Marion Barry: D.C. Cops Need To Get in Better Shape
Former mayor-for-life and Ward 8 Councilmember Marion Barry has some advice for D.C.'s police officers: get in shape.
After getting breakfast from a store near his new house on Talbert Street SE, Barry says he was on the phone in his car he witnessed a "rather plump" Metropolitan Police Department officer chasing a suspect. Barry doesn't know why police were chasing the guy, whom Barry had just seen a few minutes earlier in the very store where he'd bought his breakfast. (Barry says he doesn't know the name of the store, but called it a "community store.")
Barry says the oversized police officer "couldn't even come close to catching this guy," and believes the suspect made a clean getaway. Another witness, who asked not to be identified, saw the foot chase, and also described one of the pursing officers as overweight.
"They need to get in better shape," Barry says of D.C.'s finest.
Interestingly enough, the D.C. Council is set to consider a bill tomorrow that critics say could weaken physical fitness standards for MPD officers. The Omnibus Criminal Code Amendments Act of 2012l would transfer the power to set minimum physical fitness standards for police officers from the Police Officer Standards and Training Board to the police chief. The proposed legislation would only allow the POST board to make "recommendations" to the chief as to what the physical fitness levels will be, "which would allow the chief to relax those standards, in her or his discretion, below the minimum standards that the board believes should be required," says the local chapter of the American Civil Liberties Union. The ACLU is advocating for several changes with the omnibus bill, which they say unwisely guts many of the POST board's powers.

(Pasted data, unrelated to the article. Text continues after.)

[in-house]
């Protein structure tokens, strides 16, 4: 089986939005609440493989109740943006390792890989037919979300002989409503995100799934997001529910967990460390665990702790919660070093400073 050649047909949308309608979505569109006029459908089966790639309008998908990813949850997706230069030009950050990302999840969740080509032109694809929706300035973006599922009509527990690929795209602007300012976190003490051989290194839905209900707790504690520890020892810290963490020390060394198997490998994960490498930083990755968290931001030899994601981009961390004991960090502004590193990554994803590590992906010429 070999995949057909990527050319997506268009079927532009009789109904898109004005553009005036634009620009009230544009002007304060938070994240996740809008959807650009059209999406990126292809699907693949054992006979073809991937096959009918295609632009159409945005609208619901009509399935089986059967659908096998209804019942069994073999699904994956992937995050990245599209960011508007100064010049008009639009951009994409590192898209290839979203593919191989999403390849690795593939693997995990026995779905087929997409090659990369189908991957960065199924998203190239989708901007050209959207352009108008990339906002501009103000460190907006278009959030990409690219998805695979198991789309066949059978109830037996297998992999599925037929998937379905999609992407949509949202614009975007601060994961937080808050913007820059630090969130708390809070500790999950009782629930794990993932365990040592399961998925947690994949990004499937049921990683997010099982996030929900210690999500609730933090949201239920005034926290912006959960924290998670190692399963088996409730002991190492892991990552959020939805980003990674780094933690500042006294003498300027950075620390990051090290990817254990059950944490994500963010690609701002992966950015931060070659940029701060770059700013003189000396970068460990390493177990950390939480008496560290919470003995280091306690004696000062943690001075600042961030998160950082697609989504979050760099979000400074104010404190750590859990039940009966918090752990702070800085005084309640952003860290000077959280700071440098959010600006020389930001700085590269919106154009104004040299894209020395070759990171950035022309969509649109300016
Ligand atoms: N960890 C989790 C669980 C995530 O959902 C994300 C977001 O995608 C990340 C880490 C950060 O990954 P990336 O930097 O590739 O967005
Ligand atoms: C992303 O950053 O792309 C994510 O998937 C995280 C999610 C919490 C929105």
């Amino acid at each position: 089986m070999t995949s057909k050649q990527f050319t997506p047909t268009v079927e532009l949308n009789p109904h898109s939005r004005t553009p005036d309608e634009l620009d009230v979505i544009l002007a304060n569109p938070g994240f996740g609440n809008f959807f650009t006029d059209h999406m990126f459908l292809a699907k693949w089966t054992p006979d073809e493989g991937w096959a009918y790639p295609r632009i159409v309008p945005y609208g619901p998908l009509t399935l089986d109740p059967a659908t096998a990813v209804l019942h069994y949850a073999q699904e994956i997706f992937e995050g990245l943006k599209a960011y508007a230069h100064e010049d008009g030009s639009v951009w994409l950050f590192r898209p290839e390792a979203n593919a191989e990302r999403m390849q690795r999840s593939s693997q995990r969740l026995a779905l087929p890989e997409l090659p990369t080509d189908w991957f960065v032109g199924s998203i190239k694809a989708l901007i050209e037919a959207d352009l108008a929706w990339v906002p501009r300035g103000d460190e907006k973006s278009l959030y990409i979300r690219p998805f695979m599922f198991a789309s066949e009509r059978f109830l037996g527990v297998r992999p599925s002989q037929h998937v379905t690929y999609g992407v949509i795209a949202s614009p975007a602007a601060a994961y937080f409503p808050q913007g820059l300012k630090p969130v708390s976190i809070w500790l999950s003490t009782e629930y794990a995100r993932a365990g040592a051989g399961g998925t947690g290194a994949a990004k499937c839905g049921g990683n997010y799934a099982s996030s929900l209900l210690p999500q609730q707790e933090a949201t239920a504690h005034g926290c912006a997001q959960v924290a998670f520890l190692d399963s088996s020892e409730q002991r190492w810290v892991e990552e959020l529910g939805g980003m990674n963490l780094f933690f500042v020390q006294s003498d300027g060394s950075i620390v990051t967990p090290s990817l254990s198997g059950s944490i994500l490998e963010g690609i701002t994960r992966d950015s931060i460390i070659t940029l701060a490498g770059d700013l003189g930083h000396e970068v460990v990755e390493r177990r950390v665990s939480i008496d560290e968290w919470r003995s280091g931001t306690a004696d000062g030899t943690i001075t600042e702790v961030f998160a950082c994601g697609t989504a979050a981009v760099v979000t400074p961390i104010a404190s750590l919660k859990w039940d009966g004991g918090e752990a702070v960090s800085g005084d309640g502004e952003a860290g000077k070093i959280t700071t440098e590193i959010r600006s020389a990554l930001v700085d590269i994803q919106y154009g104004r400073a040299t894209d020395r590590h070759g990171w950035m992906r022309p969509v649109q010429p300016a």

A spokeswoman for the police department did not immediately respond to a request for comment on the current status of physical fitness limits for MPD officers. Police union boss Kris Baumann says the only physical fitness minimums an MPD officer has to meet are when they are first hired, and there are no ongoing benchmarks to meet once they are on the force.
Photo by Darrow Montgomery